If you see any of these symptoms, there are ways to treat and prevent further injury or damage. Athlete’s foot can be eased by a number of natural solutions; baking soda used as a paste can ease the itch and burn between toes, and a foot soak made of baking soda and salt will soothe affected areas. Plain yogurt is also an instant remedy for athlete’s foot, simply dab on infected areas, let dry and then rinse off. Tea-tree oil is a powerful antiseptic, mixed with olive oil and rubbed on it will clean, heal and soothe dry patches. Calendula is also a powerful herbal healer that has antifungal and anti-inflammatory powers. If your toenails are ingrown or inflamed, clean them with antiseptic, gently pull up the nail and trim what part of the nail you can off. Seek treatment immediately if the area under the nail bed is extremely painful and oozing.
Gwen Lewis is a writer who lives in California. She has a passion for beauty and health and loves to write her articles from experience. She grew up playing soccer and knows the importance of taking care of your feet. She hopes you find these tips helpful to prevent any athletes from foot problems.
Last week I wrote about prevention and being proactive. I emphasized that you are the key to prevention. I want to share an email I received from a friend that is a great example of this in action. Lisa told me about her friend and gave me permission to share the story:
My friend ran a 50km x 2 (100km total, over two days) race a few weeks ago. Over the past six months he has put a lot of work into his running training and has been running beautifully.
I was away so when I got back I dropped him a text to see how his race went. He told me what happened and in the conversation said that he would be losing many of his toenails. I ask why and he said he forgot to cut his toenails.
As you can imagine I didn’t reply to this at all because I would have thrown some insulting words his way.
He has been trail running for more than a decade and been doing adventure racing for over a decade. He spent a fairly sizable amount on his race entry and it must be about 900km to travel to the race. He put in six months of training to get stronger and faster. And he forgot to trim his toenails! This is more than elementary and is totally stupid. It’s tough to have sympathy (I have none!) when friends do silly things like this. He knows better.
This story speaks for itself. I have often talked about how athletes spend a lot of time and money in preparation for an event but fail to plan for good foot care. More times than I care to remember, I have seen athletes quit a race or be pulled from a race because of feet gone bad. It doesn’t have to be that way.
I’ll say it again, you are the key to prevention.
Continuing the toenail theme, this post covers a question many people ask- should I have my toenails removed?
Only you can answer that question. You know your feet better than anyone else and know the problems you have and what you have tried to remedy your problem with black toenails.
So let’s start with some basic advice. Before have your toenails removed, make sure you have tried some common sense tips. Shoes that are long enough in length and high enough in the toebox. Good toenail care. This means trimming nails short and then filing them smooth. I tell people that after trimming and filing, you should be able to run your fingertip over the edge of the toe and not feel the nail’s edge. Any edge can catch on your sock, and as your foot moves through the footstrike, the sock can force the nail backwards, leading to a black toenail.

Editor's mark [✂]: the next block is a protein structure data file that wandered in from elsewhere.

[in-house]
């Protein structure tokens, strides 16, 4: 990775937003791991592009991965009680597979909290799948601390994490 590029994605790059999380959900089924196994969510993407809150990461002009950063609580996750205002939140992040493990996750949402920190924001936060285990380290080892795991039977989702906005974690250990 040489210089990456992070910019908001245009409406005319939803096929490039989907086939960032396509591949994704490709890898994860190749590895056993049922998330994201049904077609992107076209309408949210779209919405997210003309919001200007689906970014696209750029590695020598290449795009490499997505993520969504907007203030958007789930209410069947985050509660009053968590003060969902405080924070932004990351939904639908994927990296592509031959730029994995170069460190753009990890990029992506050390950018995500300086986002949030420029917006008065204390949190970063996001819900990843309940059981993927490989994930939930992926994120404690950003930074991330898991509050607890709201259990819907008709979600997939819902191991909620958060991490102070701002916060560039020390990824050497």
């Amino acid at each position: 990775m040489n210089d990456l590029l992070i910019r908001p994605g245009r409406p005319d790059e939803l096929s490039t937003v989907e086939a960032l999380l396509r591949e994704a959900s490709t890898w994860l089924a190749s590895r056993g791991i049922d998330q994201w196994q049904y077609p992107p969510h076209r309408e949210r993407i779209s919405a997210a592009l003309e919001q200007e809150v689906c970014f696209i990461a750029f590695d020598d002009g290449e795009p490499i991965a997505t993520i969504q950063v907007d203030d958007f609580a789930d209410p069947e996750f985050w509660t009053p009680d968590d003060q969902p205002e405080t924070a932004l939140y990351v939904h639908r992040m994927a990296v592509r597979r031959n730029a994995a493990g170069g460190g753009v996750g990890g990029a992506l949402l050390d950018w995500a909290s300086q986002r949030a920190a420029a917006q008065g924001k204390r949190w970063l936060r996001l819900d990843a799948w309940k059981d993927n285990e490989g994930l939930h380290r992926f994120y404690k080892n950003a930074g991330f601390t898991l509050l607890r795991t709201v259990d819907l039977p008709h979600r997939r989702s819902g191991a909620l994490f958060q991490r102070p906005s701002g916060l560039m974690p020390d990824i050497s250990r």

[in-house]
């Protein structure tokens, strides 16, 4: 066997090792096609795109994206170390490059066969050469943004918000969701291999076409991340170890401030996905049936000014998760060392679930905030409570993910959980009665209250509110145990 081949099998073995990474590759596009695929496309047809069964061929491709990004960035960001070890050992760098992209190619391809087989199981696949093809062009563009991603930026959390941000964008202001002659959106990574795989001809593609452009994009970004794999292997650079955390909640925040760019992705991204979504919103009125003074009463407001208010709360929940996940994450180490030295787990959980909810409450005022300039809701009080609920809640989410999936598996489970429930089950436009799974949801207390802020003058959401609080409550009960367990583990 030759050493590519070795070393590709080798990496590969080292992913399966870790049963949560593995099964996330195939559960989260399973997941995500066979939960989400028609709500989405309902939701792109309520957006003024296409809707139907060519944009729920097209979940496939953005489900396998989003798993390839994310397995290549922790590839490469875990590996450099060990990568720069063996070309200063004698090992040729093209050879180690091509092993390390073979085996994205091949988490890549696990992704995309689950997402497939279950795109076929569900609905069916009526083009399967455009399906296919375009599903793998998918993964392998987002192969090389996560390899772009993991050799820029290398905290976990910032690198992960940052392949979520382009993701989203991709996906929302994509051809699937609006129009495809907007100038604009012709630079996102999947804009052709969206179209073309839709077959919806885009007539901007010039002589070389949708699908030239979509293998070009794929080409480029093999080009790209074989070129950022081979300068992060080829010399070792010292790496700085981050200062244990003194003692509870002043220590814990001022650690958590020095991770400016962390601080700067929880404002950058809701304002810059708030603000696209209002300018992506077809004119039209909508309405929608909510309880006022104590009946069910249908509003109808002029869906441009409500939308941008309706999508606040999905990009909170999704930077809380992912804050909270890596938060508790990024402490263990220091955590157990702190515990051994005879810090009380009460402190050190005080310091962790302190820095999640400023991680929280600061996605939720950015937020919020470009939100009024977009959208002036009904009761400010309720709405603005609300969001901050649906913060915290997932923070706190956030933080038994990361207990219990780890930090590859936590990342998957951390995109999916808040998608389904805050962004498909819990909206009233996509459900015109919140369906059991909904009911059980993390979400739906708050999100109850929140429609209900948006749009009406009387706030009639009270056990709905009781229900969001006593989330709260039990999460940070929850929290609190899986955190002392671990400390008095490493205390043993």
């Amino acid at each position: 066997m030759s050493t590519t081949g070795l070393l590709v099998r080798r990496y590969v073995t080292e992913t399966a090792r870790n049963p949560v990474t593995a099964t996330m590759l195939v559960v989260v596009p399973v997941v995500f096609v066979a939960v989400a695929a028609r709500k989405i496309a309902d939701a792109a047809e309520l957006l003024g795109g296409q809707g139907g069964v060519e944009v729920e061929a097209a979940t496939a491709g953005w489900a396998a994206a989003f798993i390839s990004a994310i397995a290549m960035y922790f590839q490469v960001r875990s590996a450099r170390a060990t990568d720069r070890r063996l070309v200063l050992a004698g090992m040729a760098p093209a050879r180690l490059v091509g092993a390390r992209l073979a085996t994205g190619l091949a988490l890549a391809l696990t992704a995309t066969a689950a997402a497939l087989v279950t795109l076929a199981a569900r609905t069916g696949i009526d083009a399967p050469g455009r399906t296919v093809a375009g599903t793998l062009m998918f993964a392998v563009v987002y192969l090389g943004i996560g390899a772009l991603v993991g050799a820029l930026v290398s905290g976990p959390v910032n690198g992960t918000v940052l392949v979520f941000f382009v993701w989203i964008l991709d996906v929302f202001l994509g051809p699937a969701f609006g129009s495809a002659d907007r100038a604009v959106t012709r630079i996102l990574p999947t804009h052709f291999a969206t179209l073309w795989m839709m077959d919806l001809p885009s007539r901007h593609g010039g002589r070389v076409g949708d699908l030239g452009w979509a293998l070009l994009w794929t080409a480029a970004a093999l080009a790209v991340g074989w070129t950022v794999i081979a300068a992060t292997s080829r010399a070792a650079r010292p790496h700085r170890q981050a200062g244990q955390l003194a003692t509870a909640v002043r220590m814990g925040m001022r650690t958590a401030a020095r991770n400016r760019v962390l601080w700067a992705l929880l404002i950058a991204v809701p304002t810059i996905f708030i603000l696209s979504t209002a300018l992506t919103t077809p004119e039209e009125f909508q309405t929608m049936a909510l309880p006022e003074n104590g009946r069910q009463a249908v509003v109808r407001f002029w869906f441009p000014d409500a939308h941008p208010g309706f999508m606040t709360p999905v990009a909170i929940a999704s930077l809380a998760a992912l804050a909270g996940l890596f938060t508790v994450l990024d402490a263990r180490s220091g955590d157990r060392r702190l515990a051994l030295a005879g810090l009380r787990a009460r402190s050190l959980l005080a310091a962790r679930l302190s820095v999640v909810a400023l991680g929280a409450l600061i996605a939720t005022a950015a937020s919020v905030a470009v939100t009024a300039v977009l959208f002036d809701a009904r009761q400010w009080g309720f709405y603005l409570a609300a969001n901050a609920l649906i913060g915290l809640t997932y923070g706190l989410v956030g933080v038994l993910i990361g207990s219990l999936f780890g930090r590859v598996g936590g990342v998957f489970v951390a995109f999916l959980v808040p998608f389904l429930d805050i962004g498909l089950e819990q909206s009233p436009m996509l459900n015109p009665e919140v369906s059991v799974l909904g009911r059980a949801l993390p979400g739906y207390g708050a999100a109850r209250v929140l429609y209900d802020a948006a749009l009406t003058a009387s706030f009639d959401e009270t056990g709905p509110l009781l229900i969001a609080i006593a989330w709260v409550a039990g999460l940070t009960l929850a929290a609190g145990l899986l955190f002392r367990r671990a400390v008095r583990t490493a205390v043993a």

After trying to fix the black toenail problem, without success, some people consider have their toenail(s) surgically removed. Others simply keep going, losing toenails time after time.
Tim Jantz, a podiatrist, describes the process of removing a toenail: After the toe is numbed, the nail is removed and the growth plate is treated with 89% phenol (some use sodium hydroxide) to destroy the growth plate. The area is then rinsed with alcohol and dressed with an antibiotic and a dressing. The usual post-operation care is daily soaks and dressing with a topical antibiotic and a Band-Aid for approximately four weeks, sometimes longer. The toe has endured a chemical burn and so heals by draining. It can have a raw feeling for a week or so, and I wouldn’t want to stub it or have anyone step on it for a few weeks. You may also want to wear roomy shoes or sandals for a week. The procedure is about 95% successful. An option is to find a doctor that uses a laser, but the only difference is higher cost.
If you are prone to black toenails and have tried all the options to prevent them, consult a podiatrist about nail removal.
In fair disclosure, I have all ten toenails.
One of the most common questions on online ultra email lists are those about toenail problems, mainly blood under the nail – black toenails. I am often puzzled by these questions because, in my mind, it’s pretty basic stuff.
It’s easy to assume your toenails are fine. You trim them once a month. You really don’t understand the relationship between toenails, socks, toeboxes, and how the foot moves inside the shoe.
First, look at the picture. This runner has thick toenails. Most likely because of a continued loss of earlier toenails. The toenails are not filed down and are too long. I worked on this runner’s feet and was surprised that he did not have worse problems.
Let’s start with trimming toenails. How hard can it be to trim your toenails? I guess for a lot of folks, it’s a huge deal and something they have a hard time doing. In all the years I have been patching feet, I have observed that untrimmed toenails are the number one cause of problems leading to toe blisters and black nails. Socks catch on nails that are too long or that have rough edges. This puts pressure on the nail bed, leading to blisters under the toenails, at the tips of the toes, or painful toenails as they are pushed back into the cuticle. Nails that are too long are also prone to pressure from a toebox that is too short or too low.